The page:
How Joe Biden Could Impact Virginia's Efforts To Fight Climate Change
President-elect Joe Biden says combating climate change and caring for the environment will be a main goal when he takes office.
He’s pledged that on the day he becomes president, the U.S. will rejoin the Paris Climate Agreement — a global pact on climate change that President Donald Trump pulled out of. Biden is expected to rescind other executive orders by Trump that hamstring the U.S’s efforts to combat global warming.
This week, Biden also announced that former Secretary of State John Kerry will fill a newly-created post — the special envoy on climate.
Around Virginia, global warming is causing seas to rise and making rainstorms more intense.
Kim Jemaine is the Virginia director for the Chesapeake Climate Action Network. The non-profit group works to address climate change around the mid-Atlantic.
She joined WHRV’s Sam Turken to discuss how Biden could impact Virginia’s environment and efforts to address global warming.
Listen to their conversation, and find a full transcript below. This interview was edited for length and clarity:
Sam Turken: Kim, thanks so much for joining us.
Kim Jemaine: Absolutely, Sam.
ST: Joe Biden focused on the environment and global warming throughout his campaign. What does his election victory mean for Virginia's efforts to combat climate change?
KJ: One of the things that I noted was just some of the commitments that are less focused on day one. So he outlined a lot about just-transition, about resilience efforts and about environmental justice, which are fights that we've started here in Virginia. Just-transition is the idea that as we transition to a clean energy economy, there are going to be certain communities that just lose a lot. Right? They're going to lose jobs. They're going to lose tax revenue. And we have to be deliberate about including them in this new economy — to make sure that we're giving coal communities the resources to not only get involved in the green jobs economy, but that their benefits are there.
ST: Biden has proposed investing a lot of money to make buildings, transportation and energy production more environmentally-friendly. What do you think of his overall policies?
KJ: I'm really glad you asked that question because it's one of the things I noted. Here in Virginia — last year, we took some vital steps in terms of the energy sector. And the reality is that the transportation sector is the largest source of greenhouse gas emissions in Virginia. And I think the number is about forty eight percent of our emissions come from the transportation sector. And so Biden has made commitments to reduce greenhouse gas emissions from the transportation sector, including implementing the Clean Air Act, developing fuel economy standards. And then one of his biggest pushes is pushing for 100 percent electrification of light and medium duty vehicles, and that's something we actually have on the horizon for the legislative session next year in Virginia. We want to make sure that we're taking those steps to make sure that we're reducing carbon emissions. And one simple way is to ensure that Virginians have access to the electric vehicles they want.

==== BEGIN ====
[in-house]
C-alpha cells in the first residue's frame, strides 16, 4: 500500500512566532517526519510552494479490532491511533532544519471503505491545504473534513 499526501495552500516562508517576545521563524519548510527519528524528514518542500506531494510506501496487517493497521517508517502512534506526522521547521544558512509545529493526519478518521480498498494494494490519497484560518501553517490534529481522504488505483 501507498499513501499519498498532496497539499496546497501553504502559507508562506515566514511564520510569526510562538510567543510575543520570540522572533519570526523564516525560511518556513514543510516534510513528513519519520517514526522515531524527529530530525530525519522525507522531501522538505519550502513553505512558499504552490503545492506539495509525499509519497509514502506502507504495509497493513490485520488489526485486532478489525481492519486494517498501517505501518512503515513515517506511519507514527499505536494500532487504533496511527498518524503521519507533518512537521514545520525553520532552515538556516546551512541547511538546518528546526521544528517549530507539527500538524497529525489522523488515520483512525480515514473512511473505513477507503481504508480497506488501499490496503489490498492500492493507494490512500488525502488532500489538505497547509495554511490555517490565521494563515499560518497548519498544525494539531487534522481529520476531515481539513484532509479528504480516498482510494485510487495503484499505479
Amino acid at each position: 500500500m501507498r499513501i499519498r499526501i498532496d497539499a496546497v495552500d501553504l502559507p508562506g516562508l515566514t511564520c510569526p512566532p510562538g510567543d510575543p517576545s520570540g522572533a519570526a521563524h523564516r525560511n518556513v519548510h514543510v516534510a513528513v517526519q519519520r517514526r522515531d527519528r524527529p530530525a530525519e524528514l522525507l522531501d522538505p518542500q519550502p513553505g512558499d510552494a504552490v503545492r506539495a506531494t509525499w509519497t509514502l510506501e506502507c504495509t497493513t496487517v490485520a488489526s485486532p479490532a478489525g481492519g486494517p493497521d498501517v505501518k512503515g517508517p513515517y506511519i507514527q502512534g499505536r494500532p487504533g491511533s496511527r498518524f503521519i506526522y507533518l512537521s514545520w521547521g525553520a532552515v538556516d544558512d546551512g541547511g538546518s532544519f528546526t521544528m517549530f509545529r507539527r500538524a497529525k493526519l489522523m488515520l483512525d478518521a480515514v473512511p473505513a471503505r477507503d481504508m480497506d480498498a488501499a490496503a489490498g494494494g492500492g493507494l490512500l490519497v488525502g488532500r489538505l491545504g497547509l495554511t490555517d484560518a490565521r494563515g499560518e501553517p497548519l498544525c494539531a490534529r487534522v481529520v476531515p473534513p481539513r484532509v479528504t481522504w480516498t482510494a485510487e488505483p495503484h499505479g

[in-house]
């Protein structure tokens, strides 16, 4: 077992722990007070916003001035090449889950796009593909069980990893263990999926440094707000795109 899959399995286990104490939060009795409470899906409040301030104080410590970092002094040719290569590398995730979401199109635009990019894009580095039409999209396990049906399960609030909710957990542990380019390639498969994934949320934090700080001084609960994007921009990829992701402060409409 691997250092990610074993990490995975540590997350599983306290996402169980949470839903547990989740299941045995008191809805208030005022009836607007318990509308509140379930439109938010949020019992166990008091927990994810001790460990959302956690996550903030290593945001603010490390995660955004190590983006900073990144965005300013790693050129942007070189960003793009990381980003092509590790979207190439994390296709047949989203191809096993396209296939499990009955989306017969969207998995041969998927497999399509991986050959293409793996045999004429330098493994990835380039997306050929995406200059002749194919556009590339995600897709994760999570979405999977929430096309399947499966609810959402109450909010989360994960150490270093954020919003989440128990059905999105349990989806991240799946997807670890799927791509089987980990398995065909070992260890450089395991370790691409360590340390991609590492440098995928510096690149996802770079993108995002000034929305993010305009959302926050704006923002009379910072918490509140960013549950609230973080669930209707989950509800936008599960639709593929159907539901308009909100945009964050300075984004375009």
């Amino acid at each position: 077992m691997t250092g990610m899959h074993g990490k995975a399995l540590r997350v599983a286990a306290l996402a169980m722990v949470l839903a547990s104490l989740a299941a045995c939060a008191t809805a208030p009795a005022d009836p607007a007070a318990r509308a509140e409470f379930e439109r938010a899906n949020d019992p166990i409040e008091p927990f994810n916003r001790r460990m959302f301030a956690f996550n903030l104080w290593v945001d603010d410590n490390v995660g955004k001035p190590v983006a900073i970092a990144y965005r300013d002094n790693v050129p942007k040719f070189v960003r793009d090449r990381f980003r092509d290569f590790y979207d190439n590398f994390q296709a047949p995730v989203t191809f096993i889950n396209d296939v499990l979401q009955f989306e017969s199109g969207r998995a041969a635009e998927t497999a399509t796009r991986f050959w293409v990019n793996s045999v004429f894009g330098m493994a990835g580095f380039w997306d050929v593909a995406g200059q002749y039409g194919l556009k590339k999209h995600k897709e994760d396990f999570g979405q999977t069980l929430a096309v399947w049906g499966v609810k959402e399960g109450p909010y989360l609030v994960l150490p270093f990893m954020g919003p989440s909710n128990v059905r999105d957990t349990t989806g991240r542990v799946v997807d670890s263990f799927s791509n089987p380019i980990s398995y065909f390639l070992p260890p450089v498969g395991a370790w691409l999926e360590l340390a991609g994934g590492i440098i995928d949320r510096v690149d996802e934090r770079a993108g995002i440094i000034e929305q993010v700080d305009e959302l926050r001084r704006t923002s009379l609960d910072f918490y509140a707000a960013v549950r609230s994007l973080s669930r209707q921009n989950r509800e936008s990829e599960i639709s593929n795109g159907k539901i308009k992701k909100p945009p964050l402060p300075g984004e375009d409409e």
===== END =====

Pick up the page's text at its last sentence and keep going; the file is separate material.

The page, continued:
ST: Do you have any doubts about what Biden can achieve?
KJ: I think the uncertainty around the balance of power in Congress just reiterate the need for bold and deliberate action on the state level. We've been put on notice.
ST: At the state level, elected officials have taken more steps lately to address climate change, like putting the state's electricity sector on a path to becoming carbon-free by 2050. As we head into next year, what should be so me of the state's priorities?
KJ: We have to make sure that we're pushing towards a full moratorium on fossil fuel infrastructure. We fought these small fights when it comes to the Atlantic Coast Pipeline and the Mountain Valley Pipeline. And I think in order to meet our targets, we really have to start thinking about whether or not we need pipelines and related infrastructure. We also have to really rethink how we build our cities, make sure that we're rethinking our transit infrastructure so that people have access to reliable mass transportation and that they feel like they're able to utilize that on a regular basis.
ST: That was Kim Jemaine. She's the Virginia director for the Chesapeake Climate Action Network. Thanks so much for coming on.
KJ: Of course. Thanks. Sam.